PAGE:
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El Salvador's President Nayib Bukele in the Legislative Assembly building in San Salvador, El Salvador, last Tuesday. Photo: Camilo Freedman/Bloomberg via Getty Images

El Salvador's President Nayib Bukele said Saturday he will send a bill to the Central American country's Congress next week to make bitcoin legal tender.

Why it matters: If the legislation is passed by lawmakers, El Salvador would become the first country to formally adopt the digital currency.

A tweet previously embedded here has been deleted or was tweeted from an account that has been suspended or deleted.
  • Jack Mallers, founder of the Lightning Network payments platform Strike, which is working with Bukele on the project, noted at the Bitcoin 2021 conference in Miami, Florida, Saturday: "Over 70% of the active population of El Salvador doesn't have a bank account. They're not in the financial system."

What they're saying: Bukele said in a video message to the conference that in the short term, formally adopting bitcoin "will generate jobs and help provide financial inclusion to thousands outside the formal economy."

The big picture: Over 2 million Salvadorans live outside the country and send home some $4 billion every year, with remittances making up about 20% of the country's GDP, per the BBC.

  • Bukele didn't go into details on how the policy would work. But he said it would be used alongside the U.S. dollar, which the nation has used as its official unit of currency since 2001.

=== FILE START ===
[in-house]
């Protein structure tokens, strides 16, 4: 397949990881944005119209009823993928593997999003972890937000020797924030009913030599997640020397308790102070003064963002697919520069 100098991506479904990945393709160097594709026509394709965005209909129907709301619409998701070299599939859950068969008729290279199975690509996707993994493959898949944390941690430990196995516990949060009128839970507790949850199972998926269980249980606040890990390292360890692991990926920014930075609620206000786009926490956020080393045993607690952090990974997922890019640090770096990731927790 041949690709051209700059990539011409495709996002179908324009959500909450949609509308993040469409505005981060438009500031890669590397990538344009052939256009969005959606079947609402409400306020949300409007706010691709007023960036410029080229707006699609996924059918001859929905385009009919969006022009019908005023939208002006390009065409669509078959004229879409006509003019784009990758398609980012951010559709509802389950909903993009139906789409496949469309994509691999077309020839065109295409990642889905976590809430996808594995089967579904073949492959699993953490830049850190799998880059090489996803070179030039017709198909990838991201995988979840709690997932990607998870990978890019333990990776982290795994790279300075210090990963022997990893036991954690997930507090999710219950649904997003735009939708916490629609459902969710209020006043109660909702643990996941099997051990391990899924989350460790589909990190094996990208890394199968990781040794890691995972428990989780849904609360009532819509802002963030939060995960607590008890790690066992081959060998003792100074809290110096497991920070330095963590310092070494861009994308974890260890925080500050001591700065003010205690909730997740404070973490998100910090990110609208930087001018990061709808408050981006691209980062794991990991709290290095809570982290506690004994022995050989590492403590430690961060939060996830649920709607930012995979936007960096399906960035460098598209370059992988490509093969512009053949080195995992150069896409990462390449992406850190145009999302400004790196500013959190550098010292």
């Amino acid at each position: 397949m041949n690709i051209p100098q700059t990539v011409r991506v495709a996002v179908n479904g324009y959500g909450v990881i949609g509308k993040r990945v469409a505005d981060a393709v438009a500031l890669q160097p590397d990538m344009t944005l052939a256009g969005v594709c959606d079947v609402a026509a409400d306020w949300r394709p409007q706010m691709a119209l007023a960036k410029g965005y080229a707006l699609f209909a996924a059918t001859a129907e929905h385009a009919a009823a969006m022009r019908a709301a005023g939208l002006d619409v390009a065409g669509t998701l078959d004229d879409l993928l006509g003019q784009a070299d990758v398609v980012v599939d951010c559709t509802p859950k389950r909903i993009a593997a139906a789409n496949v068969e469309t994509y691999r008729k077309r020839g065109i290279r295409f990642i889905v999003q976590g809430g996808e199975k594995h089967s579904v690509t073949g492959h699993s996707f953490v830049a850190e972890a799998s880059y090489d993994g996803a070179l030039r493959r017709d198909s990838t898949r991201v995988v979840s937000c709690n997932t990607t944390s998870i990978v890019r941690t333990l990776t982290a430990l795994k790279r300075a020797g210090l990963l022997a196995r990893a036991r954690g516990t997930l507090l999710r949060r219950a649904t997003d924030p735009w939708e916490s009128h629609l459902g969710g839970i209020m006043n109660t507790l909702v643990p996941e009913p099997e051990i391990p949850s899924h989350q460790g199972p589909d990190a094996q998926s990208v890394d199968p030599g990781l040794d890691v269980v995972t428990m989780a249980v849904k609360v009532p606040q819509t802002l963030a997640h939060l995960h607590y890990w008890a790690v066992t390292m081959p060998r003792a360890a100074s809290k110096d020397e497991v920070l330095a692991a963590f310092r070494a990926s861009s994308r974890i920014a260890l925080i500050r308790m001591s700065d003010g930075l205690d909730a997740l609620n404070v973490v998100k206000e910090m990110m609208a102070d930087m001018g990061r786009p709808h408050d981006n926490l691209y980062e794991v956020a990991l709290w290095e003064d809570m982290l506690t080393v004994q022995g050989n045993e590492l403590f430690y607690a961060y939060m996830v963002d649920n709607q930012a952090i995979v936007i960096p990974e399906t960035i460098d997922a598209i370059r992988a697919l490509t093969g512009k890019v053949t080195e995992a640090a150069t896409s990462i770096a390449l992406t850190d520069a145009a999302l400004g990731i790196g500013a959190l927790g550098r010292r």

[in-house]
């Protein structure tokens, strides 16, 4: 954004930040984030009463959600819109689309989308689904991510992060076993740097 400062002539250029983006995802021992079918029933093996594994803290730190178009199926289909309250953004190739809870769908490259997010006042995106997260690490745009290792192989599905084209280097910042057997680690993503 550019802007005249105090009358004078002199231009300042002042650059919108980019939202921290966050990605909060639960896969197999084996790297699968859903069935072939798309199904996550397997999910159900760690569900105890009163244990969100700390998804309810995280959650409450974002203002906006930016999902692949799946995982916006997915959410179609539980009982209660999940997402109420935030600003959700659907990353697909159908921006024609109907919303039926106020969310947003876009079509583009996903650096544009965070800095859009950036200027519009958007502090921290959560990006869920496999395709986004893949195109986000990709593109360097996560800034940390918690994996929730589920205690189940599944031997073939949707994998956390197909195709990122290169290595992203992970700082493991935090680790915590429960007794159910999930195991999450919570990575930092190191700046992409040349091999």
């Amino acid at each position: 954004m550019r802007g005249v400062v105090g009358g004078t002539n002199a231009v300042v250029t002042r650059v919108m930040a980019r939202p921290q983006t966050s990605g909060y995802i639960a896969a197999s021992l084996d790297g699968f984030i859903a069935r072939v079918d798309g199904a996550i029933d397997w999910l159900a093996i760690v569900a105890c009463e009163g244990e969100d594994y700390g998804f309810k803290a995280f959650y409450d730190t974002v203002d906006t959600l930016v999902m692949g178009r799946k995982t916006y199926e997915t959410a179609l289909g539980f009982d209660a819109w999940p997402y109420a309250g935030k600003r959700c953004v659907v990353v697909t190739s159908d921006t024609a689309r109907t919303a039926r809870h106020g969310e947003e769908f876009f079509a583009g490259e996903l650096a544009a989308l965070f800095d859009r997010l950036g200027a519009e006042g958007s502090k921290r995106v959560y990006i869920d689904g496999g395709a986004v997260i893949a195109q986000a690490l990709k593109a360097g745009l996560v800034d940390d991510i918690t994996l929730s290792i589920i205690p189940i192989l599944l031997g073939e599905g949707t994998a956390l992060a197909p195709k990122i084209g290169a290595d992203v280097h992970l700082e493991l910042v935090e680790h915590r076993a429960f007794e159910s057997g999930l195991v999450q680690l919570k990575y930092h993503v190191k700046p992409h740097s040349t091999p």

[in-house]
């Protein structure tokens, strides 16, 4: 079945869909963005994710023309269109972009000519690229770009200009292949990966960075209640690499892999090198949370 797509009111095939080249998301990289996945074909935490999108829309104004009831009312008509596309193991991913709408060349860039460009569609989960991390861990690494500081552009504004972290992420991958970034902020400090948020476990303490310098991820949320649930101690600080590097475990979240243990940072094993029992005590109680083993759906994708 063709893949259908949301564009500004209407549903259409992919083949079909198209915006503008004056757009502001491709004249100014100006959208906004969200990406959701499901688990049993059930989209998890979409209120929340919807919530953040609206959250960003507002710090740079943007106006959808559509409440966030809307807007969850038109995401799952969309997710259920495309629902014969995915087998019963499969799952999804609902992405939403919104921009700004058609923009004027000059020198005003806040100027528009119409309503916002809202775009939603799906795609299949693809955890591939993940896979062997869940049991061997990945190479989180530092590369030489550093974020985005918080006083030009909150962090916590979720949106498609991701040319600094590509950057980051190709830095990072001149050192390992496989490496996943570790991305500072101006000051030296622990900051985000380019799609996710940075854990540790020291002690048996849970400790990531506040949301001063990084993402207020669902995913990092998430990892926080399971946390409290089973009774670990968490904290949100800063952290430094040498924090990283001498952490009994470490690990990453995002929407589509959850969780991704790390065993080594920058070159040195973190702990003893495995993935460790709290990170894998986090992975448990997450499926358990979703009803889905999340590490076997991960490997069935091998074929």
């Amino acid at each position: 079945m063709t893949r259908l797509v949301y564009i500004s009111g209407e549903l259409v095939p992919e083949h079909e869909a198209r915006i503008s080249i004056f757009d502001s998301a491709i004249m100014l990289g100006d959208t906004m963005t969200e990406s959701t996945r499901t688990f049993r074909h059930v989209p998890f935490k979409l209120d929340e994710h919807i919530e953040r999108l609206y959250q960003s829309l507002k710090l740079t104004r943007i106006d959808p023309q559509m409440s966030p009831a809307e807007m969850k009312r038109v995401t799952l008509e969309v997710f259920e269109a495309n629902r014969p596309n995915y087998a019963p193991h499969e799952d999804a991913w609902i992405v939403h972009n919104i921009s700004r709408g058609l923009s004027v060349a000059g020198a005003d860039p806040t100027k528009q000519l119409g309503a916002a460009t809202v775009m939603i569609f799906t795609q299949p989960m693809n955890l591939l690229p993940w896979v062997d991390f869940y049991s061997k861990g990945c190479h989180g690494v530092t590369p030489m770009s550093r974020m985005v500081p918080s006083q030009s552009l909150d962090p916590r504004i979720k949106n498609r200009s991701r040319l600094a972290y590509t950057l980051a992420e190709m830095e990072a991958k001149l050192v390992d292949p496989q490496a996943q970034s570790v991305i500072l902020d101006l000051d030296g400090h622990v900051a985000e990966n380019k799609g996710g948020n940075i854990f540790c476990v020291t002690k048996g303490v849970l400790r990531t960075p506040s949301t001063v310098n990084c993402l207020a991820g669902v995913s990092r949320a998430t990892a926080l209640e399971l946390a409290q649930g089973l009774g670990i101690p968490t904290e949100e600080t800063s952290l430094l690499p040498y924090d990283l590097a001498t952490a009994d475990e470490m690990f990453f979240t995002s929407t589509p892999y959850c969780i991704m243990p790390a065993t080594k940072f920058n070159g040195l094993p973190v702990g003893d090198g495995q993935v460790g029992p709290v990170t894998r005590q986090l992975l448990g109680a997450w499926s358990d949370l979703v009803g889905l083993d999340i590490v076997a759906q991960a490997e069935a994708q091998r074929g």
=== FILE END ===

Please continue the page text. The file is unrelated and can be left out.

Go deeper: U.S. plans crypto crackdown

Go deeper

Updated 33 mins ago - Health

CDC: Vaccinated people in COVID hotspots should resume wearing masks

CDC director Rochelle Walensky and top infectious disease expert Anthony Fauci at a Senate HELP committee hearing. Photo: J. Scott Applewhite-Pool/Getty Images

The Centers for Disease Control and Prevention issued updated guidance on Tuesday recommending that vaccinated people wear masks in indoor, public settings if they are in parts of the U.S. with substantial to high transmission, among other circumstances.

Why it matters: The guidance, a reversal from recommendations made two months ago, comes as the Delta variant continues to drive up case rates across the country. Millions of people in the U.S. — either by choice or who are ineligible — remain unvaccinated and at risk of serious infection.

Olympics medal tracker

Data: International Olympic Committee; Chart: Connor Rothschild/Axios
Bryan Walsh, author of Future
2 hours ago - Politics & Policy

U.S. students fell 4 to 5 months behind during pandemic

An empty classroom in Pinole, Calif. Photo: David Paul Morris/Bloomberg via Getty Images

Elementary school students in the U.S. ended the school year four to five months behind their expected level of academic achievement, according to a new report.

Why it matters: Months of school closures and often inferior remote education eroded what schoolchildren would have learned since the pandemic began, and caused some to go backwards.